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We are not terrible parents after all

What were we thinking?

Just three days ago, my wife and I were on a vacation, of sorts.

We didn’t visit any exotic locations. We didn’t eat any unusual foods. We didn’t even stay out into the wee hours.

In fact, we still went to work every day and slept in our own bed every night. We didn’t leave town, but boy did it feel so good.

Did I mention that we were without our 4-year old son for six beautiful, peaceful, stress-free days?

Well, it wasn’t exactly stress free. We still had to deal with daily job pressures and other regular hassles.

But neither of us awoke in the middle of the night to the call of a child from the next room or impaled on the feet of our son in our own bed.

We didn’t have to maneuver through a minefield of small toys at night nor share the shower with a fleet of plastic boats, a flock of penguins and other assorted toys.

We didn’t have to continually watch his every move, anticipating what game — mental or physical — he might play next.

And we didn’t feel guilty — not one bit.

Don’t get me wrong. I wouldn’t trade fatherhood for anything. It is an amazing ride, but it hasn’t always been smooth, and it has had its share of twists and turns.

This is his first long trip away from home without his parents.

I know I should have felt a little tinge of worry and a tiny bit of loneliness, but I also knew that my son was having the time of his life with my parents and his cousins at the beach.

Thanks to technology, we did see and talk with our son every day on a screen. My parents fed us a daily dose of pictures.

Still, it was good to have some down time.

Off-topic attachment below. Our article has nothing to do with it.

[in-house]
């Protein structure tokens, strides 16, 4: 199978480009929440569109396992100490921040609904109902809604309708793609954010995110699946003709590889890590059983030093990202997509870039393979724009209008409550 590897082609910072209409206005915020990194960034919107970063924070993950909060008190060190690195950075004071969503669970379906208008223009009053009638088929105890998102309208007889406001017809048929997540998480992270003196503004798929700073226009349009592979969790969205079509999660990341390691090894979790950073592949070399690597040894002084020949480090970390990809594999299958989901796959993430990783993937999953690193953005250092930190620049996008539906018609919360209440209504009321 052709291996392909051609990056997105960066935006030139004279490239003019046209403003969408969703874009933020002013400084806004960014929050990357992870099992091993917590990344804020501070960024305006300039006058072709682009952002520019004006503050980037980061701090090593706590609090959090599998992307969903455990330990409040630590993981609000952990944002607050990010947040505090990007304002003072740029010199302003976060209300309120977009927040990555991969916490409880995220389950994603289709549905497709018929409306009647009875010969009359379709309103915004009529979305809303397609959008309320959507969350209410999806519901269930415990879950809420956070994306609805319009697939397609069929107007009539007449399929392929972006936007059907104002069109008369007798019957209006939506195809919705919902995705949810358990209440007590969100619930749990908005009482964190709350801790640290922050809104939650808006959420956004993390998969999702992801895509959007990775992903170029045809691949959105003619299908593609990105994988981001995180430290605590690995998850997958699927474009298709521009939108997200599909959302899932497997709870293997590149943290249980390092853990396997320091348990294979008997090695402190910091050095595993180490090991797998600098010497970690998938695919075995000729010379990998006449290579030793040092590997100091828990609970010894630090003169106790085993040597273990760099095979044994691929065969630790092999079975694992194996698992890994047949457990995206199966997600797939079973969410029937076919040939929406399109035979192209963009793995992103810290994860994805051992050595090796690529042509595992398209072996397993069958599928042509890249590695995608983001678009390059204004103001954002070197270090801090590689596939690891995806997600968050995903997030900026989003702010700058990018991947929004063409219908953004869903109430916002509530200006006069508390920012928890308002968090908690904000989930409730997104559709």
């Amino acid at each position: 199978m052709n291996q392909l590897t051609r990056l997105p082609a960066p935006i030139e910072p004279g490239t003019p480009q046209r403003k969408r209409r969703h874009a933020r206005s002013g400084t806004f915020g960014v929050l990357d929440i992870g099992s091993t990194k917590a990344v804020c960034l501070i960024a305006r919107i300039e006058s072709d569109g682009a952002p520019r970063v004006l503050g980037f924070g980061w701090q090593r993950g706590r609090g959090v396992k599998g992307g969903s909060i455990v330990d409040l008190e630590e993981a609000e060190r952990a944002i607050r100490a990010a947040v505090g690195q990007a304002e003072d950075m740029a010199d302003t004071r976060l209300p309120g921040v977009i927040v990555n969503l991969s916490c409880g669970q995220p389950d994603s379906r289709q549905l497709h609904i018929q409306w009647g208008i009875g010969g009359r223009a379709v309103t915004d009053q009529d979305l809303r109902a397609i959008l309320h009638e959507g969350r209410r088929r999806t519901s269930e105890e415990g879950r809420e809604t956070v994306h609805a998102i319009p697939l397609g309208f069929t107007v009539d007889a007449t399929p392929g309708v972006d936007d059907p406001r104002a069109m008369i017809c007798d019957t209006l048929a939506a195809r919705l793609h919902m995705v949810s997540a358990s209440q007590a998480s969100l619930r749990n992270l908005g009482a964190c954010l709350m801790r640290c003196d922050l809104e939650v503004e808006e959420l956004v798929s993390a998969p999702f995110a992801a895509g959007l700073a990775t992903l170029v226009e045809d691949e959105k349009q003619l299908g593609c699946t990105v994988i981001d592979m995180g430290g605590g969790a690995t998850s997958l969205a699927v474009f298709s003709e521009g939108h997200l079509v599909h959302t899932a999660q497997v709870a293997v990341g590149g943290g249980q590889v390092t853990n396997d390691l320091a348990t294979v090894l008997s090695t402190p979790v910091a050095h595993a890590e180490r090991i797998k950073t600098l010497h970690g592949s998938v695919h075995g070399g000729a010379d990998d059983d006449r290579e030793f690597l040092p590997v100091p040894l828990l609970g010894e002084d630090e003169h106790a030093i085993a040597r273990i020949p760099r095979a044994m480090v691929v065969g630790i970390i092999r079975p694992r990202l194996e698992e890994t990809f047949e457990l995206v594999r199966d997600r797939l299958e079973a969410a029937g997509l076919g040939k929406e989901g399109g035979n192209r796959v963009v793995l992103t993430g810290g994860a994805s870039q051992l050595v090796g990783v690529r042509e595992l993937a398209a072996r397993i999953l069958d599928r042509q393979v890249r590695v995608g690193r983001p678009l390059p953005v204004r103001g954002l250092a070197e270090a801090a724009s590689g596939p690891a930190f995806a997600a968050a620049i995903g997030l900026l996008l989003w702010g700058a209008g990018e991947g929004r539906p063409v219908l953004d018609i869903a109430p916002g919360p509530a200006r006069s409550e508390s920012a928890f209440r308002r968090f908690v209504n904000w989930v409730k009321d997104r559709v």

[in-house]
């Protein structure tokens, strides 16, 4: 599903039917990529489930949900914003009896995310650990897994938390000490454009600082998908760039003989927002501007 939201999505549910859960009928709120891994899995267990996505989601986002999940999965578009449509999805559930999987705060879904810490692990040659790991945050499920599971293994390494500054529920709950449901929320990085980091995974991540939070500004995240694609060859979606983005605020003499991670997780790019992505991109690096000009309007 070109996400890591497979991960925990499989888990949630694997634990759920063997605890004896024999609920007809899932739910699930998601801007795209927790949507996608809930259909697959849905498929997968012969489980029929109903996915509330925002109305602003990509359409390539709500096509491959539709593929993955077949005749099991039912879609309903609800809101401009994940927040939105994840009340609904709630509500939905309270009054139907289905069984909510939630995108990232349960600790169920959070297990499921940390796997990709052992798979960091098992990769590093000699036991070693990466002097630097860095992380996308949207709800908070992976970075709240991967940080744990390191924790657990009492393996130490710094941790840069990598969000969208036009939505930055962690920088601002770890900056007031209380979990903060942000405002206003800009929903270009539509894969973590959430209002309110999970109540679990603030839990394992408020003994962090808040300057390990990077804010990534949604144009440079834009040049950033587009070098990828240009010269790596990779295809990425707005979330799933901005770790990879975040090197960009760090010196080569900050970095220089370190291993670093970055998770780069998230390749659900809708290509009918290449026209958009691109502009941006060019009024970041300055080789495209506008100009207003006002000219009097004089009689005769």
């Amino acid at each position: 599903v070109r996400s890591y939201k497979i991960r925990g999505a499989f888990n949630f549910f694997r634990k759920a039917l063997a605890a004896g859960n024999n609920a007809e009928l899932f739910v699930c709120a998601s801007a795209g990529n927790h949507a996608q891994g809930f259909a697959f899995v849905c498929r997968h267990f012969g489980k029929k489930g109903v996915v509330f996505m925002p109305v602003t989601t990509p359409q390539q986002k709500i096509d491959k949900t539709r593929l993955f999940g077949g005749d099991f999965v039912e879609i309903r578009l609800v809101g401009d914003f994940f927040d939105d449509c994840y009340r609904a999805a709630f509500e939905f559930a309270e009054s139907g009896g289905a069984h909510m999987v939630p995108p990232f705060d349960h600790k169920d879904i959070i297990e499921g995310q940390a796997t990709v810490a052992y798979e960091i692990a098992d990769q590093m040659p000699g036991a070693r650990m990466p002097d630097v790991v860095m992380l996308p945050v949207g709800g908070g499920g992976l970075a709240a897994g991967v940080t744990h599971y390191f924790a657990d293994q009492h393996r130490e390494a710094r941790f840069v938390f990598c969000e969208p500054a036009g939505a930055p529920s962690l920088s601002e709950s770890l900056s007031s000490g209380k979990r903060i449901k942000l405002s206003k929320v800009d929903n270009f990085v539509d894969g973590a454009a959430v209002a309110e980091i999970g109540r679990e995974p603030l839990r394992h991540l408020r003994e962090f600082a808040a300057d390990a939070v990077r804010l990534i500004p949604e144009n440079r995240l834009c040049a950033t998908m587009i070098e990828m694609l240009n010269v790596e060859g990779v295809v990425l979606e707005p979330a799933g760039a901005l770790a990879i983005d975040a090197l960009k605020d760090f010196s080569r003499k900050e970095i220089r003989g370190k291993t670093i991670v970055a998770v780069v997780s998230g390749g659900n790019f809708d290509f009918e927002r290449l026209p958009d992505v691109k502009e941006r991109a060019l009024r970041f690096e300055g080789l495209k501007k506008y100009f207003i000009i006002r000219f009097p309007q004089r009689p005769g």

A few months ago a friend sent me a copy of an article written by Steve Weinds, a father and a pastor who was near the end of his parenting rope. He had three sons under the age of five and was tired of other parents telling him that “he should enjoy every moment.”

“Feeling like I have to enjoy every moment doesn’t feel like a gift,” he writes. “It feels like one more thing that is impossible to do, and right now the list is way too long.”

When I read these words I found myself nodding in agreement.

He goes on to counsel other parents that the current “sky-scraper standards” set by our information-saturated culture have set the bar way too high.

“You are not a terrible parent if you can’t figure out a way for your children to eat as healthy as your friend’s children do.

You are not a terrible parent if you yell at your kids sometimes. You have little dictators living in your house. If someone else talked to you like that, they’d be put in prison.

You are not a terrible parent if you can’t figure out how to calmly give them appropriate consequences in real time for every single act of terrorism that they so creatively devise,” he writes.

Those are just a few of the reasons he tells parents why they should stop comparing themselves with insufferable parenting bloggers and gurus on TV.

“You’re not a terrible parent,” he writes. “You are a parent with limits.”

But Weinds’ last bit of advice is the one that may be the most comforting.

“Breathe in. Breathe out. You’re not alone,” Weinds writes.

I’ll remember that now that our vacation is over. Like all holidays, it’s good to be back home.

 

Ben Hillyer is design editor of The Natchez Democrat. He can be reached at 601-445-3540 or ben.hillyer@natchezdemocrat.com.